The Iowa caucuses are rapidly approaching, and so we will soon have the first presidential primary vote of 2016. What Iowa voters do does not always decide the eventual nominees, but the mainstream news media certainly loves to talk about the "momentum" that can be generated out of Iowa and New Hampshire. The various campaigns must put some stock in this notion because they have been focusing quite a bit of effort on these two states.
After having a brief political discussion with someone I met yesterday, I found myself thinking about politics last night. If I was an Iowa voter who was about to vote in the primary election, I think I'd have to describe myself as undecided. If I was going to vote in the Republican primary (which I would not do if I lived in Iowa), I'd most likely vote for Donald Trump. It is possible but unlikely that I might actually vote for Trump here in Mississippi. As an Iowa voter, I'd almost certainly vote in the Democratic primary. And if the vote was held today, I'd probably vote for Sen. Bernie Sanders. But I have to say "probably" here rather than "definitely" because I have one major concern about Sanders that I haven't yet resolved.
Even though I like Sanders' positions on the issues better than Hillary Clinton and regard him as more trustworthy than Clinton, I have little hope that he could win a general election even if he were to somehow win the Democratic nomination. Yes, I have seen some of the polls showing him doing better against Trump than Clinton would. These are still too early for me to put much stock in, especially since the Republicans haven't been actively campaigning against Sanders yet. I believe he is vulnerable to Republican attack ads in a way that Clinton probably isn't (i.e., it will be quite easy to paint him as a radical). When it comes down to it, I'm not sure there are quite enough voters yet who are ready for Sanders' revolution.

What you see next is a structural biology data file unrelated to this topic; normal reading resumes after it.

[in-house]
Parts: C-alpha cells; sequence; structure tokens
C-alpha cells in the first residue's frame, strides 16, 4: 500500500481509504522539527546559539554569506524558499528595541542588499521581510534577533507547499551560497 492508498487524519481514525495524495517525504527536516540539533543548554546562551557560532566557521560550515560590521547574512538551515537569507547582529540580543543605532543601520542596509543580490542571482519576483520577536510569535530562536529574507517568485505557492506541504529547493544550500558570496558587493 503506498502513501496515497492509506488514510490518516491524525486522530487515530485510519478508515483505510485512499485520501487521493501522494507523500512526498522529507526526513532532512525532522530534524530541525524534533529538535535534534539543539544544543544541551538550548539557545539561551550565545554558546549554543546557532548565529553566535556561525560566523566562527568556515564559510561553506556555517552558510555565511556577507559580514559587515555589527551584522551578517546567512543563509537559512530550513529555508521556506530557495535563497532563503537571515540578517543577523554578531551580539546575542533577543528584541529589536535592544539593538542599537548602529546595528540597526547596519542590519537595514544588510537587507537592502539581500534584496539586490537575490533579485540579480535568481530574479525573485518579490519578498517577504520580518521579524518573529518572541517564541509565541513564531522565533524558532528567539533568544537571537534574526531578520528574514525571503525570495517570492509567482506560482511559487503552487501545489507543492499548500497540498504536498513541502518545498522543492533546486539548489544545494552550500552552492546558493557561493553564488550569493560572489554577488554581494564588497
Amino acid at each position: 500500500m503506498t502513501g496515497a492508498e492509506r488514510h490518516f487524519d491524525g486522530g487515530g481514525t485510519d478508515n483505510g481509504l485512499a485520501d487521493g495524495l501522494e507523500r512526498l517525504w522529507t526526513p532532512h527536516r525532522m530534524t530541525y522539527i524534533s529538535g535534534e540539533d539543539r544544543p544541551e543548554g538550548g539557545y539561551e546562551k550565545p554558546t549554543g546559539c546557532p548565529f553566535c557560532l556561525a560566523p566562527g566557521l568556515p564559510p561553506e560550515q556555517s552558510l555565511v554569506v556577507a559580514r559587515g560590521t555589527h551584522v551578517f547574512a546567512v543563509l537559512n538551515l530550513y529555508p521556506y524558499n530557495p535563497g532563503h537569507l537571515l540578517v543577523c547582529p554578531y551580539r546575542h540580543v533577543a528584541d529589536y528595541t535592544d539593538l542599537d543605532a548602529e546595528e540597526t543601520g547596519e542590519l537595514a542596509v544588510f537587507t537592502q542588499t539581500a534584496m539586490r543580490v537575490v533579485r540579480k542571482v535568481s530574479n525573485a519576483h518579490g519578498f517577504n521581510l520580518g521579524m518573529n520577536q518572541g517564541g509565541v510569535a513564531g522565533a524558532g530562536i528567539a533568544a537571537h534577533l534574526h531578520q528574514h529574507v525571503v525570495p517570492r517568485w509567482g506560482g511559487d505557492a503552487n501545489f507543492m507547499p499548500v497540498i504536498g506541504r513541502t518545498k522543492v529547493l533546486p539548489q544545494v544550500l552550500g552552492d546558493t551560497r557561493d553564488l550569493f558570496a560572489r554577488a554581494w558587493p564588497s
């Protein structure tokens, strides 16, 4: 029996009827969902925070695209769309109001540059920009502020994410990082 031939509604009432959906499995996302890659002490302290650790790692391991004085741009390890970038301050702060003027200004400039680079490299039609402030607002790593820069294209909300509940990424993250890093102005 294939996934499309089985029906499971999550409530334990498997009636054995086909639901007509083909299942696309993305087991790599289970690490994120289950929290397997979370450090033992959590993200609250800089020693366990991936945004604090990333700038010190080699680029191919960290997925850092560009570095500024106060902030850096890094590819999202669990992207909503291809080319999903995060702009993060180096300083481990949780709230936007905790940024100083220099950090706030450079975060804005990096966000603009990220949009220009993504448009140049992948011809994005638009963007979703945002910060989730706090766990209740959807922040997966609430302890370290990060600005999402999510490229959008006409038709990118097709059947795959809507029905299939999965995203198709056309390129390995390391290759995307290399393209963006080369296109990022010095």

I hope I am wrong. I certainly have a good track record for being wrong when it comes to political predictions. I did not think that the U.S. would be willing to elect a Black president with a foreign-sounding name, and I was obviously wrong about that. I did not think that the U.S. would elect a moron, at least not until I saw how Al Gore performed in the debates. And although they didn't really elect him, he managed to win the presidency anyway. The point is, I've been wrong with about the same frequency with which I've been right.
If I was voting in Iowa, I'd probably end up voting for Sanders. My rationale for doing so, in spite of the concern I mentioned above, would be that the sort of major changes he's talking about are just what I think we need. I'm ready for some of the change the last president promised. I know Sanders is an idealist, but I'm ready for some idealism. He would not be able to deliver on much of what he's promising, but that almost seems less important than the fact that he'd try or that he really seems to believe what he's saying.
What gives me pause is my suspicion that Clinton would have an easier time defeating a Republican opponent in the general election than Sanders. On one hand, I do think that Clinton would fare better in a general election. On the other hand, I perceive her as more of the status quo and do not trust her recent attempts to shift to the left on a few issues. While more of the status quo would be preferable to what the Republican candidates are offering, it isn't what I'm looking for right now. And that is the dilemma.